As the train travelled along there was a map of stations above the doors, as there are here in Perth, but this display lit up so you could always see which was the next stop, which seemed very sensible. There was also a light on either one of ‘door opens this side’ or ‘doors open other side’ which was also very useful. The signs saying not to lean on the doors were in 4 languages and the audio announcements were mostly in English but for some stations they were also announced in Chinese. Why this didn’t happen for every station we still don’t know.
For each of our train journeys we were surprised that as soon as we came out of the tunnels onto the surface we were always immediately well above road level. Surely not all the tunnels began or ended in the side of a hill? And there were not many hills – most of these had been flattened so that the soil could be used for land reclamation, such as the land under the Bay Sands Resort!
At times we were probably equivalent to 3 floors up in the air and we marvelled at the sheer number of apartment blocks all along our route, realising why so few people owned their own cars – there was nowhere to park them that we could see! There were very few parking spots near any of the apartments and certainly not a floor of parking lots in the buildings themselves. At one point back in the city, but while I think of it, we saw a couple of small trucks waiting in a line and David noticed that they were waiting for a vehicle lift to take them up into a car park. We were most surprised!
But back to the subject at hand, our train stop, Ang Mo Kio, arrived (or more truthfully, we arrived at it!) and we had to now go and find our bus. First, we had to go to the ticket machine again and put our tickets in to get the $1 refund. The tickets were strong plastic like credit cards and they charged you a $1 deposit on top of the fare to make sure you returned them!
We again found a ‘know it all’ and asked about the buses and were told we had to pay by exact fare so David got some change from the man along with the price of our fare for the journey and we queued up in the corrals waiting for the bus to arrive. Yet again, the bus was behind a closed glass wall and the doors did not open until the bus was parked safely.
It was quite a long journey on the bus and I kept wondering if we’d passed the zoo and not known, but the zoo was the final destination and there was no doubt once we were there. It seemed, as we travelled along, that all the roads in Ang Mo Kio were called Ang Mo Kio 2 or Ang Mo Kio 6 and I think that the roads in one direction were even numbers and the cross streets were odd numbers. Interesting!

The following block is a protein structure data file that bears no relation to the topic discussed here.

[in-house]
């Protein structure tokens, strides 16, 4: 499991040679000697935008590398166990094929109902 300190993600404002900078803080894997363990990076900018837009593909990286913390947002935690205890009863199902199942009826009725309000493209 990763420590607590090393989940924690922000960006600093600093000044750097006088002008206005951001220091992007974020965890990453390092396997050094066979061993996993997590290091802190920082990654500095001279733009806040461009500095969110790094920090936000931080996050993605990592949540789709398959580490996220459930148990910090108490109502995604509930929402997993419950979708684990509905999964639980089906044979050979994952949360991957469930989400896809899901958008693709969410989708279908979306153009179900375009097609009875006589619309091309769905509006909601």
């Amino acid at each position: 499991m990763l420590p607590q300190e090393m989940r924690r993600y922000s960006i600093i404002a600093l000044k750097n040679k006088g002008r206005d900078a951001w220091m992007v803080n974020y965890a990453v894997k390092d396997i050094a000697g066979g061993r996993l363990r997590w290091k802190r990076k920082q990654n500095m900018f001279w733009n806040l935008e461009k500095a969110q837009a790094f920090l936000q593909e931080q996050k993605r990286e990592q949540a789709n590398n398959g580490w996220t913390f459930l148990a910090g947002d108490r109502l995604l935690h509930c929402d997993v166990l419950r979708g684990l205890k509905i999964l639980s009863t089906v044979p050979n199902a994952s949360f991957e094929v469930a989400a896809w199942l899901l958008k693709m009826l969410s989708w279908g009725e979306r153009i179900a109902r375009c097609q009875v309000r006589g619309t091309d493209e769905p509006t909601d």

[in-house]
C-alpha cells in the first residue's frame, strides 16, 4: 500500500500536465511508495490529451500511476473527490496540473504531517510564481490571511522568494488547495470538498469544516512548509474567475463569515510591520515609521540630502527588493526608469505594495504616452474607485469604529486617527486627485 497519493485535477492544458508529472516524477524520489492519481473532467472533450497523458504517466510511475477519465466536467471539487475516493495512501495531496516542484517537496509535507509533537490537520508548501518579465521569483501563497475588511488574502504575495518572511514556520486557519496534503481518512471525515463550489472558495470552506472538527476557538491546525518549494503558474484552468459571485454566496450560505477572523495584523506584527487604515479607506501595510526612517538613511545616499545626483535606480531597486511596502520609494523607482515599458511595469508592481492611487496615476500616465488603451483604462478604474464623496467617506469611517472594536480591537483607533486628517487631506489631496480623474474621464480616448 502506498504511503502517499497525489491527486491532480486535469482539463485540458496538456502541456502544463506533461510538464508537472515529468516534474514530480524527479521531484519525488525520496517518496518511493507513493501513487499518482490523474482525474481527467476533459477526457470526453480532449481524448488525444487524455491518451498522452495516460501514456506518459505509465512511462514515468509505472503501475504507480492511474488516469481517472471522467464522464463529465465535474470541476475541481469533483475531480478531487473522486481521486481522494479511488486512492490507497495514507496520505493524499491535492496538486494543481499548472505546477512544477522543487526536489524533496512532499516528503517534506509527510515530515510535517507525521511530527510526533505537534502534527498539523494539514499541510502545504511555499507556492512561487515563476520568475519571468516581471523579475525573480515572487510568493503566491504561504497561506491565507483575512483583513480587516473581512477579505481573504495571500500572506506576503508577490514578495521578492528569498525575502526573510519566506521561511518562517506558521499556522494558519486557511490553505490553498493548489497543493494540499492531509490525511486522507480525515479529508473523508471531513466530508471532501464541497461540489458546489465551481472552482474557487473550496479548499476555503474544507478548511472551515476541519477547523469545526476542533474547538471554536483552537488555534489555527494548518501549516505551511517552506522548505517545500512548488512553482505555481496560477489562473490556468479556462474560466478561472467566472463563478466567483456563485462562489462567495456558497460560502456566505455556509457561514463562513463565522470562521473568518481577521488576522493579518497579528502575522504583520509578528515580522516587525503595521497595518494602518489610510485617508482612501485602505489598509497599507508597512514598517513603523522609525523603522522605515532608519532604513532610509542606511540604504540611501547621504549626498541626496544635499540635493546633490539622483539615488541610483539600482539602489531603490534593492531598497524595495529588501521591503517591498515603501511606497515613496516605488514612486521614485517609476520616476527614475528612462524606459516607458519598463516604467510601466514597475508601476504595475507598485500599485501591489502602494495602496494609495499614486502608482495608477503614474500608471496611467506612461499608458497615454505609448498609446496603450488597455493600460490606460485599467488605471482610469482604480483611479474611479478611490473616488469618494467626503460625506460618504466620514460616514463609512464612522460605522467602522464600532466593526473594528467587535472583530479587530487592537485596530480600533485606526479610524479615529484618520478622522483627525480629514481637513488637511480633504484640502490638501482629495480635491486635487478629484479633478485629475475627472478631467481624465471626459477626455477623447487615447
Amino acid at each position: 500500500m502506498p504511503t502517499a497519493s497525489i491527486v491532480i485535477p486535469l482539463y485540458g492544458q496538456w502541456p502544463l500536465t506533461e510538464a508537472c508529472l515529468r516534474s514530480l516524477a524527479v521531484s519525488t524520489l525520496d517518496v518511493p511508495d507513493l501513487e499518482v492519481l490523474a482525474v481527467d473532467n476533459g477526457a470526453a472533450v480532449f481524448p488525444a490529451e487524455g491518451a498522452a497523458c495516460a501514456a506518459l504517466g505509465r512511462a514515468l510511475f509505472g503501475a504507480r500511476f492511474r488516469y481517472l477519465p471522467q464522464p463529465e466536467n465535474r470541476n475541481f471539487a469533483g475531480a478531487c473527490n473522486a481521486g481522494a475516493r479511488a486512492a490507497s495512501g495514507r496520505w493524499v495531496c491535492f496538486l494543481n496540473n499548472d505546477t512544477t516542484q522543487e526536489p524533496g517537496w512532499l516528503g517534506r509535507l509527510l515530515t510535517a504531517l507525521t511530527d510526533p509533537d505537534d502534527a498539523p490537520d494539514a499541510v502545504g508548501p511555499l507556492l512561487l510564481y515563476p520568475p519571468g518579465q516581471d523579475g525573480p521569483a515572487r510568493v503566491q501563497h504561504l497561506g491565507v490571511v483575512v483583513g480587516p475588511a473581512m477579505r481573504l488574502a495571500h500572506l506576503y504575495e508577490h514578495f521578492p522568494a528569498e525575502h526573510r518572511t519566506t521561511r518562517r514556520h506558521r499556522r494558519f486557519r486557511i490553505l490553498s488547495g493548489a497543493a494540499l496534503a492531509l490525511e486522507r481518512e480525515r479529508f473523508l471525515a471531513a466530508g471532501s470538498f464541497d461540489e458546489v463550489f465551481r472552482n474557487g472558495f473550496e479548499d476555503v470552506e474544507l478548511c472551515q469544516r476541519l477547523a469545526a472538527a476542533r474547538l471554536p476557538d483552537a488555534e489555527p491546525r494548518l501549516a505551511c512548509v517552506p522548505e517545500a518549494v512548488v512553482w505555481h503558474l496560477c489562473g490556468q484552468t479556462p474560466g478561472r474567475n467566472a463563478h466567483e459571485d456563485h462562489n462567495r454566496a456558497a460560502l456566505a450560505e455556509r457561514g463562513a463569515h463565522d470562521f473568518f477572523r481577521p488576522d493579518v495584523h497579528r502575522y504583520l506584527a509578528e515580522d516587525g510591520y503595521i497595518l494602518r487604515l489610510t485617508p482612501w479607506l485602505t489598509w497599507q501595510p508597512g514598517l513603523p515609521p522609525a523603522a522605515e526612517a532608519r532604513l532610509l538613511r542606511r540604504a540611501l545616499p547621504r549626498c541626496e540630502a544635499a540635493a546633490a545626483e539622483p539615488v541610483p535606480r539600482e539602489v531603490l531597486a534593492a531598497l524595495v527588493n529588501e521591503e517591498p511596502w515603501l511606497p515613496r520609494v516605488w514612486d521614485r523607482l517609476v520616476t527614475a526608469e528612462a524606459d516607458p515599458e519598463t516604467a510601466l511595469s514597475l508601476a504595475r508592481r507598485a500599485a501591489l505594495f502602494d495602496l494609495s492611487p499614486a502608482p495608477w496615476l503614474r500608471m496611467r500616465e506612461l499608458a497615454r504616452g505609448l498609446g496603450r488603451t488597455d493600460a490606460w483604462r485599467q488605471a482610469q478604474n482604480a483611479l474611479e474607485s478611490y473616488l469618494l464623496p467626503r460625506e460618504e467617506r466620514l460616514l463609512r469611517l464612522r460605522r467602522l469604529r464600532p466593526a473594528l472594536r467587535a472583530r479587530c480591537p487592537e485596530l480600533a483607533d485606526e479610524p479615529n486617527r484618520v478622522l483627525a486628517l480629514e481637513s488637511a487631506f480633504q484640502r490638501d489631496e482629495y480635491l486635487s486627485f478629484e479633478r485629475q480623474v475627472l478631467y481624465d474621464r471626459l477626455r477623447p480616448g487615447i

At last we were at the zoo and decided to have a lunch before going in. There were only snack foods available and we decided on pizza, which was sold by the slice.
I probably won’t say heaps about the zoo but our general impression was of beautifully lush enclosures, minus fencing in most cases, and it was amazing how
close to the animals we were with no obstruction to our view. For the most part it looked to us as if we were just separated from the animals by hedges but behind the hedges were huge concrete pits that were too big for the animals to navigate. The conditions for each animal were excellent and as natural as possible. We were very impressed.
The rain eventually cleared for the most part and we enjoyed the usual walk round
but also decided to see the elephant show while sitting and enjoying an ice cream. I’ll just put a few of the pictures I was most pleased with and let them speak for themselves.
Two white tigers, if you can make out the one on the right of the log bridge. And I loved the hangy-downy plant root things everywhere. We couldn’t figure out if this
was a creeper, a tree, or a mistletoe kind of thing, but whatever they were they were beautifully tropical and exotic to me.
After all of this idling around we sat and had a hot drink as the zoo was closing to tide us over to 6pm.
The zoo shut at 6pm and the night zoo opened at 7pm but fortunately the night zoo did open their ‘restaurants’ from 6pm so we were able to spend the hour slowly ordering, eating and drinking to fill in the time.
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I love David’s shirts. Pre-warning to his mood for the day?
Well Savvy, the Mr Noisy one is true *every* day ROFL